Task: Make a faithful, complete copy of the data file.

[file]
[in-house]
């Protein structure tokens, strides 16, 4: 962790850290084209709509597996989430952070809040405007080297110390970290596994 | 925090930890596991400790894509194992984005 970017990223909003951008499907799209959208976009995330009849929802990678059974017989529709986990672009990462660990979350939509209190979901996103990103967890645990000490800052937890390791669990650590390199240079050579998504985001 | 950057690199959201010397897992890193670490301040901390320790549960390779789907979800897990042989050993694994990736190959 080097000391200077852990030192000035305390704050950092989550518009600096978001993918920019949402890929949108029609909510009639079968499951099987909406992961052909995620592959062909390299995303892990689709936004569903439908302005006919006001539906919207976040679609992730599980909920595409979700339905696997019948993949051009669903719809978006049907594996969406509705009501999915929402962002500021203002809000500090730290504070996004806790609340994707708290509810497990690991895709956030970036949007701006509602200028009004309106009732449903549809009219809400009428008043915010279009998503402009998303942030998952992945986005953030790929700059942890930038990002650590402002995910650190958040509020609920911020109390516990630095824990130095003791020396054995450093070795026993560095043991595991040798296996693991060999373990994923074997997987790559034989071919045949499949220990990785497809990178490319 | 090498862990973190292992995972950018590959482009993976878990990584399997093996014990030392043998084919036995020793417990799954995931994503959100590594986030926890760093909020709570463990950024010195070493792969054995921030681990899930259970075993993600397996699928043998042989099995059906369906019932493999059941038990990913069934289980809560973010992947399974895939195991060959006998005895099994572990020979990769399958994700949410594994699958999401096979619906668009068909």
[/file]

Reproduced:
[in-house]
């Protein structure tokens, strides 16, 4: 962790850290084209709509597996989430952070809040405007080297110390970290596994 | 925090930890596991400790894509194992984005 970017990223909003951008499907799209959208976009995330009849929802990678059974017989529709986990672009990462660990979350939509209190979901996103990103967890645990000490800052937890390791669990650590390199240079050579998504985001 | 950057690199959201010397897992890193670490301040901390320790549960390779789907979800897990042989050993694994990736190959 080097000391200077852990030192000035305390704050950092989550518009600096978001993918920019949402890929949108029609909510009639079968499951099987909406992961052909995620592959062909390299995303892990689709936004569903439908302005006919006001539906919207976040679609992730599980909920595409979700339905696997019948993949051009669903719809978006049907594996969406509705009501999915929402962002500021203002809000500090730290504070996004806790609340994707708290509810497990690991895709956030970036949007701006509602200028009004309106009732449903549809009219809400009428008043915010279009998503402009998303942030998952992945986005953030790929700059942890930038990002650590402002995910650190958040509020609920911020109390516990630095824990130095003791020396054995450093070795026993560095043991595991040798296996693991060999373990994923074997997987790559034989071919045949499949220990990785497809990178490319 | 090498862990973190292992995972950018590959482009993976878990990584399997093996014990030392043998084919036995020793417990799954995931994503959100590594986030926890760093909020709570463990950024010195070493792969054995921030681990899930259970075993993600397996699928043998042989099995059906369906019932493999059941038990990913069934289980809560973010992947399974895939195991060959006998005895099994572990020979990769399958994700949410594994699958999401096979619906668009068909």